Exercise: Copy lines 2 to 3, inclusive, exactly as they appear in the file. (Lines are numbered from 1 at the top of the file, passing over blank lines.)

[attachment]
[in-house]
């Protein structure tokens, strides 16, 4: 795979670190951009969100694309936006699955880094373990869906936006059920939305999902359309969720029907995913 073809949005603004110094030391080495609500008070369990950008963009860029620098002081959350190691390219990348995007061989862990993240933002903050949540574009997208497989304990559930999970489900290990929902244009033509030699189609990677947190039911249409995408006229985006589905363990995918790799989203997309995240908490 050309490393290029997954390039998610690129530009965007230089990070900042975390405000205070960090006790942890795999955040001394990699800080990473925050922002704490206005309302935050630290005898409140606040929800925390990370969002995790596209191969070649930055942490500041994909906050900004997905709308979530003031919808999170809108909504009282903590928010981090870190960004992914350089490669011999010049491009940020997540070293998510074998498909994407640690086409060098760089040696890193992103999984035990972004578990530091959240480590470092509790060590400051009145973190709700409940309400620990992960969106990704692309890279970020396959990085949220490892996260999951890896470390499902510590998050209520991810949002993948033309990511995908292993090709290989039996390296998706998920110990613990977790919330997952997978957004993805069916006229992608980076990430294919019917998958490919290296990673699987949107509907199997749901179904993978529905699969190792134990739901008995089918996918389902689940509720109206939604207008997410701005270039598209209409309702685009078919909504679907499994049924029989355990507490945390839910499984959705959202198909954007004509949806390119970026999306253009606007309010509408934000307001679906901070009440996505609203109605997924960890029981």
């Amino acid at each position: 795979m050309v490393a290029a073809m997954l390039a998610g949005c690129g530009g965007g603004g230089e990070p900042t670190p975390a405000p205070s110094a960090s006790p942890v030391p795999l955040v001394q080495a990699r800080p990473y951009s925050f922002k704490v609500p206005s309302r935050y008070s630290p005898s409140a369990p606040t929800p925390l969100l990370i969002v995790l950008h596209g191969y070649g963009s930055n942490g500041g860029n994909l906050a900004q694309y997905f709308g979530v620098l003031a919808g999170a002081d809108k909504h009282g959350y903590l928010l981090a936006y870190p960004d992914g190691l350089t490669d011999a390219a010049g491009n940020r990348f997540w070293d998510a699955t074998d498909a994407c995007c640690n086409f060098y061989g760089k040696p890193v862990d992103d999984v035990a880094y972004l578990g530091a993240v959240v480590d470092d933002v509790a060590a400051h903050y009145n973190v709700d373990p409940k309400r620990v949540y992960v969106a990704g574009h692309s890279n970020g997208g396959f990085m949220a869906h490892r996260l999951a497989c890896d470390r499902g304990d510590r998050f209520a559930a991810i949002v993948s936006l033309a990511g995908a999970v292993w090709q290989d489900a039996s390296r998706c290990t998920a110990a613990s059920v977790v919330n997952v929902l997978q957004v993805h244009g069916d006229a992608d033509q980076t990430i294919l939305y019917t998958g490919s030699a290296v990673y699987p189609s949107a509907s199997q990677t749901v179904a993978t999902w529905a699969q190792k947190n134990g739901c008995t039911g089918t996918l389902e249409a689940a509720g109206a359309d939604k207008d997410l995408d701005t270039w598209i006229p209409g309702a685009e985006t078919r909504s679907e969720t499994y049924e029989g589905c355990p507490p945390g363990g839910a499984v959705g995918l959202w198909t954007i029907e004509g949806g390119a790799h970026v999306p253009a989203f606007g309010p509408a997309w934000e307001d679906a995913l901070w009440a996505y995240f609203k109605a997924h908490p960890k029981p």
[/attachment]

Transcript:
């Protein structure tokens, strides 16, 4: 795979670190951009969100694309936006699955880094373990869906936006059920939305999902359309969720029907995913 073809949005603004110094030391080495609500008070369990950008963009860029620098002081959350190691390219990348995007061989862990993240933002903050949540574009997208497989304990559930999970489900290990929902244009033509030699189609990677947190039911249409995408006229985006589905363990995918790799989203997309995240908490 050309490393290029997954390039998610690129530009965007230089990070900042975390405000205070960090006790942890795999955040001394990699800080990473925050922002704490206005309302935050630290005898409140606040929800925390990370969002995790596209191969070649930055942490500041994909906050900004997905709308979530003031919808999170809108909504009282903590928010981090870190960004992914350089490669011999010049491009940020997540070293998510074998498909994407640690086409060098760089040696890193992103999984035990972004578990530091959240480590470092509790060590400051009145973190709700409940309400620990992960969106990704692309890279970020396959990085949220490892996260999951890896470390499902510590998050209520991810949002993948033309990511995908292993090709290989039996390296998706998920110990613990977790919330997952997978957004993805069916006229992608980076990430294919019917998958490919290296990673699987949107509907199997749901179904993978529905699969190792134990739901008995089918996918389902689940509720109206939604207008997410701005270039598209209409309702685009078919909504679907499994049924029989355990507490945390839910499984959705959202198909954007004509949806390119970026999306253009606007309010509408934000307001679906901070009440996505609203109605997924960890029981």
């Amino acid at each position: 795979m050309v490393a290029a073809m997954l390039a998610g949005c690129g530009g965007g603004g230089e990070p900042t670190p975390a405000p205070s110094a960090s006790p942890v030391p795999l955040v001394q080495a990699r800080p990473y951009s925050f922002k704490v609500p206005s309302r935050y008070s630290p005898s409140a369990p606040t929800p925390l969100l990370i969002v995790l950008h596209g191969y070649g963009s930055n942490g500041g860029n994909l906050a900004q694309y997905f709308g979530v620098l003031a919808g999170a002081d809108k909504h009282g959350y903590l928010l981090a936006y870190p960004d992914g190691l350089t490669d011999a390219a010049g491009n940020r990348f997540w070293d998510a699955t074998d498909a994407c995007c640690n086409f060098y061989g760089k040696p890193v862990d992103d999984v035990a880094y972004l578990g530091a993240v959240v480590d470092d933002v509790a060590a400051h903050y009145n973190v709700d373990p409940k309400r620990v949540y992960v969106a990704g574009h692309s890279n970020g997208g396959f990085m949220a869906h490892r996260l999951a497989c890896d470390r499902g304990d510590r998050f209520a559930a991810i949002v993948s936006l033309a990511g995908a999970v292993w090709q290989d489900a039996s390296r998706c290990t998920a110990a613990s059920v977790v919330n997952v929902l997978q957004v993805h244009g069916d006229a992608d033509q980076t990430i294919l939305y019917t998958g490919s030699a290296v990673y699987p189609s949107a509907s199997q990677t749901v179904a993978t999902w529905a699969q190792k947190n134990g739901c008995t039911g089918t996918l389902e249409a689940a509720g109206a359309d939604k207008d997410l995408d701005t270039w598209i006229p209409g309702a685009e985006t078919r909504s679907e969720t499994y049924e029989g589905c355990p507490p945390g363990g839910a499984v959705g995918l959202w198909t954007i029907e004509g949806g390119a790799h970026v999306p253009a989203f606007g309010p509408a997309w934000e307001d679906a995913l901070w009440a996505y995240f609203k109605a997924h908490p960890k029981p």